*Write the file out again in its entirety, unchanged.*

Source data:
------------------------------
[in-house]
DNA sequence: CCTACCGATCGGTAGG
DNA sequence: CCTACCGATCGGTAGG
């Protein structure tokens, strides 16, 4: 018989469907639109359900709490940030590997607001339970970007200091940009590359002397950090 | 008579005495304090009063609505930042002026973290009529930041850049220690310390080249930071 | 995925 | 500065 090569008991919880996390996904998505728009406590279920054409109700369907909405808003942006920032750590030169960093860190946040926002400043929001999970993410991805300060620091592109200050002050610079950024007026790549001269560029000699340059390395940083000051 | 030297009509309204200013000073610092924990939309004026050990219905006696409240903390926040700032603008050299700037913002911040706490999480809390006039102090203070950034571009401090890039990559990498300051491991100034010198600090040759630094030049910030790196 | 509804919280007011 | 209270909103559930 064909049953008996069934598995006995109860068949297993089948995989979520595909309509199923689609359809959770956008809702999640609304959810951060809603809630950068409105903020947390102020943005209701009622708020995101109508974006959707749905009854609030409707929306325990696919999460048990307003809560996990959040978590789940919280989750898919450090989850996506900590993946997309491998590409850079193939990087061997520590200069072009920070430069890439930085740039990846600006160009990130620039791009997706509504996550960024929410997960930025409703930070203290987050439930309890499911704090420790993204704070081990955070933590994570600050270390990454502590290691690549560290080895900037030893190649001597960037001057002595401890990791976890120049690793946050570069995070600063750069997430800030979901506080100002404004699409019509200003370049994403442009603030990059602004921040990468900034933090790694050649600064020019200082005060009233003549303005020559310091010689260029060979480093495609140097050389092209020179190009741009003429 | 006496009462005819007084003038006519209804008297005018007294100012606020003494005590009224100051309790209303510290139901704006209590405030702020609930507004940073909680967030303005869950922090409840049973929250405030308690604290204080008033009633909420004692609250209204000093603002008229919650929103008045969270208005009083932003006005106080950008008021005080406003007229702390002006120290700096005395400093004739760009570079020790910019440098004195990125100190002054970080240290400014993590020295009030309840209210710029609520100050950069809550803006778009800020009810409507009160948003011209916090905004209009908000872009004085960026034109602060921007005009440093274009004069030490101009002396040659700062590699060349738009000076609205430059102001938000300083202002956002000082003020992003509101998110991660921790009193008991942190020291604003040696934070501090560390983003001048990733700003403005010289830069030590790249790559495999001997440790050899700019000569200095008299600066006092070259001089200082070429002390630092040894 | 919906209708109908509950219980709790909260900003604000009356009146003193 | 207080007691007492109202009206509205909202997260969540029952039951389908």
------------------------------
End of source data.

[in-house]
DNA sequence: CCTACCGATCGGTAGG
DNA sequence: CCTACCGATCGGTAGG
């Protein structure tokens, strides 16, 4: 018989469907639109359900709490940030590997607001339970970007200091940009590359002397950090 | 008579005495304090009063609505930042002026973290009529930041850049220690310390080249930071 | 995925 | 500065 090569008991919880996390996904998505728009406590279920054409109700369907909405808003942006920032750590030169960093860190946040926002400043929001999970993410991805300060620091592109200050002050610079950024007026790549001269560029000699340059390395940083000051 | 030297009509309204200013000073610092924990939309004026050990219905006696409240903390926040700032603008050299700037913002911040706490999480809390006039102090203070950034571009401090890039990559990498300051491991100034010198600090040759630094030049910030790196 | 509804919280007011 | 209270909103559930 064909049953008996069934598995006995109860068949297993089948995989979520595909309509199923689609359809959770956008809702999640609304959810951060809603809630950068409105903020947390102020943005209701009622708020995101109508974006959707749905009854609030409707929306325990696919999460048990307003809560996990959040978590789940919280989750898919450090989850996506900590993946997309491998590409850079193939990087061997520590200069072009920070430069890439930085740039990846600006160009990130620039791009997706509504996550960024929410997960930025409703930070203290987050439930309890499911704090420790993204704070081990955070933590994570600050270390990454502590290691690549560290080895900037030893190649001597960037001057002595401890990791976890120049690793946050570069995070600063750069997430800030979901506080100002404004699409019509200003370049994403442009603030990059602004921040990468900034933090790694050649600064020019200082005060009233003549303005020559310091010689260029060979480093495609140097050389092209020179190009741009003429 | 006496009462005819007084003038006519209804008297005018007294100012606020003494005590009224100051309790209303510290139901704006209590405030702020609930507004940073909680967030303005869950922090409840049973929250405030308690604290204080008033009633909420004692609250209204000093603002008229919650929103008045969270208005009083932003006005106080950008008021005080406003007229702390002006120290700096005395400093004739760009570079020790910019440098004195990125100190002054970080240290400014993590020295009030309840209210710029609520100050950069809550803006778009800020009810409507009160948003011209916090905004209009908000872009004085960026034109602060921007005009440093274009004069030490101009002396040659700062590699060349738009000076609205430059102001938000300083202002956002000082003020992003509101998110991660921790009193008991942190020291604003040696934070501090560390983003001048990733700003403005010289830069030590790249790559495999001997440790050899700019000569200095008299600066006092070259001089200082070429002390630092040894 | 919906209708109908509950219980709790909260900003604000009356009146003193 | 207080007691007492109202009206509205909202997260969540029952039951389908």